Published on June 12th, 2020 | by Johnna Crider
June 12th, 2020 by Johnna Crider
Norwegian road assistance company NAF has completed the world’s longest EV range test. The company tested 29 of Norway’s most popular EVs. They tested the actual range in the summer, what happens when EVs go into power-saving mode, and how they charge in heat degrees.
During testing, they ran the cars until they were completely out of power in order to measure the actual range and consumption on typical Norwegian roads. The test was taken by ordinary drivers in regular traffic on a route that consists of city and highway driving with speeds ranging between 60 km an hour to 110 km an hour. This test is a followup to the winter version.
For the route, the cars drove through Oslo towards Gjøvik. This included a climb of 620 meters before continuing towards Dombås. You can see the full route here. The vehicles with the longest range went over two mountain crossings, which gave them a further climb up to nearly 1,000 meters.
The top five performers of this test were:
Tesla Model S:
- specified range — 610 km
- actual range — 645 km
Tesla Model 3:
- specified range — 560 km
- actual range — 612 km
Hyundai KONA electric:
- specified range — 480 km
- actual range — 568.4 km
Tesla Model X:
- specified range — 507 km
- actual range — 546.7 km
- specified range — 455 km
- actual range — 524.7 km
Before the test took place, all of the cars were charged to full battery overnight. They each started cold (no preheating of the interior or of the battery), and all were running in eco mode or equivalent. The air conditioner was at 20 degrees and the heat was off. Each of the vehicles was tested on the same day and took the same route. The drivers were instructed to drive normally, but defensively, and were encouraged to use regeneration actively in both city driving and downhill.
In the winter test, 20 of the best-selling EV models were tested in range, consumption, charging speed, and price. NAF wanted to find out the exact winter range and the extent to which the degrees of cold affected the battery as it charged. The 20 EVs were grouped in pricing categories.
Price range 1:
Hyundai KONA electric, Renault Zoe ZE 50, Hyundai IONIQ, Nissan LEAF (40 kWt), Skoda CITIGOe, Volkswagen e-up, SEAT Mii electric, and Volkswagen e-Golf.
Price range 2:
Tesla Model 3 LR, Kia e-Niro, Kia e-Soul, Opel Ampera-e, Nissan LEAF e + (62 kWt), BMW i3, and Audi e-tron 50 quattro.
Price range 3:
Tesla Model S LR, Tesla Model X LR, Jaguar I-PACE, Mercedes-Benz EQC, and Audi e-tron 55 quattro.
Part of the winter test was performed in a lab. The vehicles also drove 23 kilometers at four-speed intervals. Part of the test included a drive to a Norwegian high mountain, concluding, “there is not a single electric car that has the same consumption in the WLTP test as it has on a journey from Oslo to Dovrefjell. The speeds are different, there are more up and down slopes, and we drove the cars in wintry temperatures.”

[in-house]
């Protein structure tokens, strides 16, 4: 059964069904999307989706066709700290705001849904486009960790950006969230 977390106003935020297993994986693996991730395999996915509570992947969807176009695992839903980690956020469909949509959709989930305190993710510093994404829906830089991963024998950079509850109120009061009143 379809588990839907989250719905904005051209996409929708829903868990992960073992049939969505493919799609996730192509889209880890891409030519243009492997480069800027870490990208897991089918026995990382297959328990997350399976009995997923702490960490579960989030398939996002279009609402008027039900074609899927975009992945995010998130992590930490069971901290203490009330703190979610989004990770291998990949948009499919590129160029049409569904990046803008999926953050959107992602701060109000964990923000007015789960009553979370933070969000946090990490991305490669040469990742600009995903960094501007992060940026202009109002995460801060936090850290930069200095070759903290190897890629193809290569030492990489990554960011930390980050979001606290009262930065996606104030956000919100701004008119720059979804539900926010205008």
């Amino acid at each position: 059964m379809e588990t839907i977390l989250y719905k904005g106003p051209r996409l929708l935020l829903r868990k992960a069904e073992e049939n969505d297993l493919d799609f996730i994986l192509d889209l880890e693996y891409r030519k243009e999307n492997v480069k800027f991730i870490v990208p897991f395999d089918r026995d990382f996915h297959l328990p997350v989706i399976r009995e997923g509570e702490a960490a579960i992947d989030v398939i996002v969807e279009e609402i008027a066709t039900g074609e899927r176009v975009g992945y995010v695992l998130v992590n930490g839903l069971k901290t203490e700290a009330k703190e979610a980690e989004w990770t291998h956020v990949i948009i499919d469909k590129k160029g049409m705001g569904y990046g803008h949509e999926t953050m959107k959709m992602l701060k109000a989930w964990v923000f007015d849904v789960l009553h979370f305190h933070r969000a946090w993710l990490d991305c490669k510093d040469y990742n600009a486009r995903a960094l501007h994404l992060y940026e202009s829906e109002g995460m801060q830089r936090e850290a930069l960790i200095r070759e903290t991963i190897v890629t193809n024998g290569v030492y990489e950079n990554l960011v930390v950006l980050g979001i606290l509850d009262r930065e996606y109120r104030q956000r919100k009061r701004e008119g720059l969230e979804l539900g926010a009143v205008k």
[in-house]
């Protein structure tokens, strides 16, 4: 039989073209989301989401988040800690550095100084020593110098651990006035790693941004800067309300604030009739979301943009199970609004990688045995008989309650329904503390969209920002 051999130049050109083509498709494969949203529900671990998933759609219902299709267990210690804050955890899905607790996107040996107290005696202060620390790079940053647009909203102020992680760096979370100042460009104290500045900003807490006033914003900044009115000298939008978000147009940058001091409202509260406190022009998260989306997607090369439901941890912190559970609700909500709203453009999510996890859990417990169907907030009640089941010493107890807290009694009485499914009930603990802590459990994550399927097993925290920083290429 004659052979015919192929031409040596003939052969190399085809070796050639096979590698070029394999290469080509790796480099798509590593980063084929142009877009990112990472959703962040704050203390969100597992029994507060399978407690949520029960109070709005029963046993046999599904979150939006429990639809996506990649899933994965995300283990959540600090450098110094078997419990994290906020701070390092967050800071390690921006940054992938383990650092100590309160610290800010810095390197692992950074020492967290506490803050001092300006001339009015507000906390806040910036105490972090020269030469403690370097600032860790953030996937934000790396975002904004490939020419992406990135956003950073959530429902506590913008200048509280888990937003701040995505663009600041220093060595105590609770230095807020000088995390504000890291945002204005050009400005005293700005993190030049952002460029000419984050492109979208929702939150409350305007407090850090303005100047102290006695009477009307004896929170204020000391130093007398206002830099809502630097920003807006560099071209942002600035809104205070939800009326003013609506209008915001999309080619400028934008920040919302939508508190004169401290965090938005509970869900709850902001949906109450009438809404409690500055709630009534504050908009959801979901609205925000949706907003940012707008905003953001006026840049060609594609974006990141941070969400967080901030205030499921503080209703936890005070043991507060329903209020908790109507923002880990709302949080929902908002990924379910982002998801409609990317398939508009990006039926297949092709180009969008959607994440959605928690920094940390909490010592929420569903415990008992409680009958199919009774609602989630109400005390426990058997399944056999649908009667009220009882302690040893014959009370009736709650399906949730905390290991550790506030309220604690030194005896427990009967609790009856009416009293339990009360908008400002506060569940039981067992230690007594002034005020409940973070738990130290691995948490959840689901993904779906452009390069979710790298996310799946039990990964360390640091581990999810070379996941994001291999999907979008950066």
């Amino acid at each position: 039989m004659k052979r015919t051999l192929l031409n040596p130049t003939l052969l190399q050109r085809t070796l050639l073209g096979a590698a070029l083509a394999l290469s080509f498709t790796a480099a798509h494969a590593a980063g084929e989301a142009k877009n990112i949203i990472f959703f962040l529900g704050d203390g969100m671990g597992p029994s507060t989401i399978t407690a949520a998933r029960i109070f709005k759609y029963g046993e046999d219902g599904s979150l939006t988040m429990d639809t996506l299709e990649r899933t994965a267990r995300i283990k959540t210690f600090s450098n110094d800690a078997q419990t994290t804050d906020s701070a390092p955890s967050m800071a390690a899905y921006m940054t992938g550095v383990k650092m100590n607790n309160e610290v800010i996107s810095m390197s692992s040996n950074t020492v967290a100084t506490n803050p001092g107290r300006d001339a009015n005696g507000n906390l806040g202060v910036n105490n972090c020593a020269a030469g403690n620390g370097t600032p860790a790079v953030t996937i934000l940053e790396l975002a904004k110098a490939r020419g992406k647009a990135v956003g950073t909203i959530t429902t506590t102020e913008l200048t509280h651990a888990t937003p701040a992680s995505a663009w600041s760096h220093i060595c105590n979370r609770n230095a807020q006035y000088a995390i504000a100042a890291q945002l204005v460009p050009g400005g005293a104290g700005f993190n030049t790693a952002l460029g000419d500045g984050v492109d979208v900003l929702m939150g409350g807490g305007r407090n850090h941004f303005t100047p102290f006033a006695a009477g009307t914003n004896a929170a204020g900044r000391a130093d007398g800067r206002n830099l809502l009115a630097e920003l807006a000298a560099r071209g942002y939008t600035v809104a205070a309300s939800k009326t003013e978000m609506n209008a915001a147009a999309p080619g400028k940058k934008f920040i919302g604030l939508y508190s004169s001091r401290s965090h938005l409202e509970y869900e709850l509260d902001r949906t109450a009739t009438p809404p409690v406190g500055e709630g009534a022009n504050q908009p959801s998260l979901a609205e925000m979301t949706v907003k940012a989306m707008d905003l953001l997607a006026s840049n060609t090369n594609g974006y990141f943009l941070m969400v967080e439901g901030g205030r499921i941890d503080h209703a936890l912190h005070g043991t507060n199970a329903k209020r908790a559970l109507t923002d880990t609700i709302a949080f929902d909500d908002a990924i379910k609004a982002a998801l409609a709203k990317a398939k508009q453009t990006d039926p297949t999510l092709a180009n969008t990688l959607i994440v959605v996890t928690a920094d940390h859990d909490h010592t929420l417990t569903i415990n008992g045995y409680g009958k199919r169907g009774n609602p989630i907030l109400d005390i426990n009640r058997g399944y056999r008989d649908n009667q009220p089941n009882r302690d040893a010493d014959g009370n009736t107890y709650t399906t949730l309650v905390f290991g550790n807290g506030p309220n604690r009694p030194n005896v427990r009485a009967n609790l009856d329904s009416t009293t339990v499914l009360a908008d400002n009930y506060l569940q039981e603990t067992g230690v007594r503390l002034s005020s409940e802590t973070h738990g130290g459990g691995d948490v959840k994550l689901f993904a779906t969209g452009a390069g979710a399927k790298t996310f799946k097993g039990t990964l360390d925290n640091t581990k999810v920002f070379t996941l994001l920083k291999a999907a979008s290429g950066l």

The top vehicles in each pricing category were:
Price Range 1
- Hyundai Kona Electric: 449 km actual range.
- Renault Zoe Z.E. 50: 380 actual range.
- Hyundai IONIQ: 311 actual range.
Price Range 2
- Tesla Model 3 LR: 560 actual range.
- Kia e-Niro: 455 actual range.
- Kia e-Soul: 452 actual range.
Price Range 3
- Tesla Model S LR: 610 actual range.
- Tesla Model X LR: 507 actual range.
- Jaguar I-PACE: 436 actual range.
You can see that, aside from Tesla, Hyundai–Kia models do particularly well. That was the general consensus beforehand as well among CleanTechnica readers.
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Duke Energy Florida Plans To Double Its Solar Power Capacity
Published on July 3rd, 2020 | by Steve Hanley
July 3rd, 2020 by Steve Hanley
You don’t have to hit the management team at Duke Energy over the head with a 2×4 to get them to wake up to the advantages of solar power, but it might help. Perhaps its executives have been spurred on by the massive investment by cross-state rival NextEra Energy, a division of Florida Power & Light, which plans to install 30 million solar panels between now and 2030. Or perhaps they have stopped drinking the fossil fuel Kool-Aid and noticed that solar power is simply cheaper than nuclear, coal, or natural gas.
Okay, the crossover point may not be here quite yet, but utility companies think in terms of decades and they put a premium on predictability. Natural gas is abundant and cheap right now, but there’s no guarantee it will be in 2027. The cost of electricity from a solar power plant that comes online today can be accurately calculated down to the tenth of a penny 20 years from now. That’s the kind of metric that appeals to decision makers.
Whatever the motivation might be, Duke Energy this week submitted a proposal to the Florida Public Service Commission requesting approval for a plan to build 750 megawatts of new solar capacity at a cost of $1 billion. A spokesperson for Duke Energy Florida tells the Tampa Bay Times, “This is an opportunity that provides customers a way to provide them solar access while actually lowering their bills over time.” The Southern Alliance for Clean Energy, Vote Solar, and Walmart helped to develop the plan.